Selection Types

Government programs fund many service types and activities. Funding may be available through a direct, restricted or open competitive selection process. Agencies reserve the right to source providers outside of an open selection process, including by direct selection, restricted selection or negotiating the expansion of an existing agreement with a current provider, to get the best outcome.

Open competitive selection process

Any providers operating in the market place can apply in an open competitive selection process. Open processes are advertised through the media, the Hub website, GrantConnect and other sources as required to attract as much interest as possible. Open competitive grant rounds have open and closing dates for applications, and eligible applications are assessed against set selection criteria.

Restricted selection process

A restricted (or targeted) selection process is used where there are few providers available in the market. This may be because of the highly specialised services or expertise required, geographical considerations or time constraints. A restricted grant round is competitive, but is only open to a limited number of potential grant recipients. Organisations are invited to apply and are assessed against selection criteria.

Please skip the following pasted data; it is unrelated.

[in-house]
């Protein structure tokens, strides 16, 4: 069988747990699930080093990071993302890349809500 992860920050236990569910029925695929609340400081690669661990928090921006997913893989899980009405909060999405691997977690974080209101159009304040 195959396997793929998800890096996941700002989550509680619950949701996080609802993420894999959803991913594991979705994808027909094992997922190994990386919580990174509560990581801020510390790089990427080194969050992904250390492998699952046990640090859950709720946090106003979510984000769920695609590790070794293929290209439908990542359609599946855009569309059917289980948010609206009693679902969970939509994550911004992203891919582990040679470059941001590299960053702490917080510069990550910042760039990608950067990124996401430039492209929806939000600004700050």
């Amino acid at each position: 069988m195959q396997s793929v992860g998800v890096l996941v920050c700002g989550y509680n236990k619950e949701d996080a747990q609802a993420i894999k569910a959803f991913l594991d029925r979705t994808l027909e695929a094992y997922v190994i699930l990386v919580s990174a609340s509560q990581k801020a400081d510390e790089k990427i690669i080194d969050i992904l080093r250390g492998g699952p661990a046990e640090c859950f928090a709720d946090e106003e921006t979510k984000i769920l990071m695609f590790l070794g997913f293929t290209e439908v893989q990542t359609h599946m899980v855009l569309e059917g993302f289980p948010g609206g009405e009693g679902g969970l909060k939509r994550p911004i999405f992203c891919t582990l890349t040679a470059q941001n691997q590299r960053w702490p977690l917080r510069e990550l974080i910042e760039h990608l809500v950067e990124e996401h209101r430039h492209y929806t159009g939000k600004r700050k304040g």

Open non-competitive

Applications may be submitted at any time over the life of the grant opportunity and are assessed individually against the selection criteria, with funding decisions in relation to each application being determined without reference to the comparative merits of other applications.

Restricted non-competitive

Where applicants are invited by the entity to submit applications for a particular grant and the applications or proposals are not assessed against other applicants’ submissions but assessed individually against other criteria.

One-off

These grants are determined on an ad-hoc basis. They generally do not involve planned selection processes, but are instead designed to meet a specific need, often due to an urgent matter or other circumstances. These grants are often not available to a range of applicants or on an-ongoing basis (12 months or less).